Search for solution to Theresa Spence's protest reaches critical point -

Search for solution to Theresa Spence’s protest reaches critical point

The Attawapiskat chief is examining ways to return to her community, sources say


OTTAWA – Discussions to resolve Chief Theresa Spence’s six-week-long hunger protest have intensified during the past 48 hours and have reached a critical point, say sources close to the talks.

The Attawapiskat chief, who has been subsisting on fish broth and medicinal tea since Dec. 11, is examining ways to return to her community and nurse herself back to health, multiple sources have told The Canadian Press.

A delegation that includes interim Liberal leader Bob Rae and northern Ontario deputy grand chief Alvin Fiddler has been working closely with Spence to hash out a dignified solution.

Rae brings with him a reputation as a firm but approachable and respectful mediator in tricky situations such as the Burnt Church aboriginal fishing dispute in 2000. Fiddler is from the same region as Spence and is known as a practical, sharp thinker.

Members of the delegation, along with Spence and a couple of her closest confidantes, are working the phone lines to craft a declaration of the chief’s concerns that would be signed by supporters. They also hope to design a ceremony to mark what her protest has accomplished.

And they want to define a process that will allow Spence a recovery.

The sources, who don’t want to be quoted on the state of the discussions because they are at a fragile stage, say they hope for a resolution soon — perhaps even by Thursday.

That’s the day Spence and the Assembly of First Nations had asked Prime Minister Stephen Harper and Gov.-Gen. David Johnston to hold a broad meeting with the country’s chiefs, partly to commemorate the first anniversary of last year’s Crown-First Nation Gathering, which was supposed to have reset relations between the two sides.

Harper and Johnston have not agreed to that meeting, but several chiefs are expected to come to Ottawa that day anyway, Ontario Grand Chief Stan Beardy said earlier this week.

Spence has been engaged in her protest for six full weeks, setting up camp on an island in the Ottawa River, not far from Parliament Hill, in an effort to convince the country’s top leaders to take First Nations concerns seriously.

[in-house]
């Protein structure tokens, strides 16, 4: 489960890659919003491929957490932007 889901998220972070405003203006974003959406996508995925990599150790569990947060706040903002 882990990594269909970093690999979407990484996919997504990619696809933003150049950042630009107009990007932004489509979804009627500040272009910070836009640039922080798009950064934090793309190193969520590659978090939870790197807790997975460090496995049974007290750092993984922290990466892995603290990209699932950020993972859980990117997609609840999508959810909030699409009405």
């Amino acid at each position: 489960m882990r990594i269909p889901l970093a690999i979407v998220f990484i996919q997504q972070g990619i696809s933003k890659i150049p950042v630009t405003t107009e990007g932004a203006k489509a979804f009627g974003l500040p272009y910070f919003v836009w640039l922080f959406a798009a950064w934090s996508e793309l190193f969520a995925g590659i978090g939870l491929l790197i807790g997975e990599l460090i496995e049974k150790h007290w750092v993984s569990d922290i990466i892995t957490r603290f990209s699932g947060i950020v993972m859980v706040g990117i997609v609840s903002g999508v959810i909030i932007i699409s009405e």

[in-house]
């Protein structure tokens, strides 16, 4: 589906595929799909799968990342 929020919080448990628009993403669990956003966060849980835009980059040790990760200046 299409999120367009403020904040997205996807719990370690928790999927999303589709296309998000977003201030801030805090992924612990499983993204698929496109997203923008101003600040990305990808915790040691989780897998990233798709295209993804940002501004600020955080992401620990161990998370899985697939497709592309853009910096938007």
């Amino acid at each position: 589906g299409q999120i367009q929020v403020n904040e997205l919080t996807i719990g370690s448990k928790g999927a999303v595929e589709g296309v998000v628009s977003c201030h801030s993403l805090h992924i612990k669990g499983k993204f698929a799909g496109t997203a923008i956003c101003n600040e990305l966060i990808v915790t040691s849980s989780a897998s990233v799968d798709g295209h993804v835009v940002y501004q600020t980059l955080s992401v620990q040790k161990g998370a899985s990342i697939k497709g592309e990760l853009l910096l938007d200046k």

There’s a growing list of politicians and First Nations leaders anxious to see Spence bring her protest to an end. They have been careful, however, to leave the final decision up to her.

Instead, they are telling Spence how they count her victories: greater national awareness of First Nations issues; a meeting between the AFN, Stephen Harper and several cabinet ministers; and a commitment to modernize treaties and aboriginal rights, with negotiations between chiefs and the top levels of government.

They also say Spence’s resolve helped galvanize thousands of protesters across the country under the Idle No More banner.

Spence’s protest also attracted unwanted attention, too: much publicity surrounded a government-ordered audit of her band’s finances that showed a lack of proper documentation for about $100 million in funding.

Rae, the Assembly of First Nations, Spence’s spokesman and Fiddler would not comment Tuesday when contacted by The Canadian Press.

Women chiefs have been instrumental in keeping Spence’s spirits up, say insiders.

Indeed, a group of Manitoba women chiefs has just wrapped up a visit to Spence, and has issued a call for female chiefs to come to Ottawa on Thursday to support the Cree leader.

“We share Chief Spence’s deep concern for the future of our nations and echo Chief Spence’s call for restoring our relationship with the Crown to reflect the original spirit and intent of the treaties,” said a statement from Chief Betsy Kennedy of War Lake First Nation.

While Spence’s protest may be forging a bond among First Nations women leaders, her refusal to budge over the past few weeks has divided the Assembly of First Nations and prompted questions about the leadership of National Chief Shawn Atleo.

Atleo attended the meeting with Harper on Jan. 11 even though the Governor General was not included in the meeting, as Spence had demanded. She boycotted the meeting, as did many chiefs from Manitoba, Ontario and other parts of the country.

Atleo has been on sick leave ever since, but issued a statement on Monday saying he would be back at work with a united AFN later this week.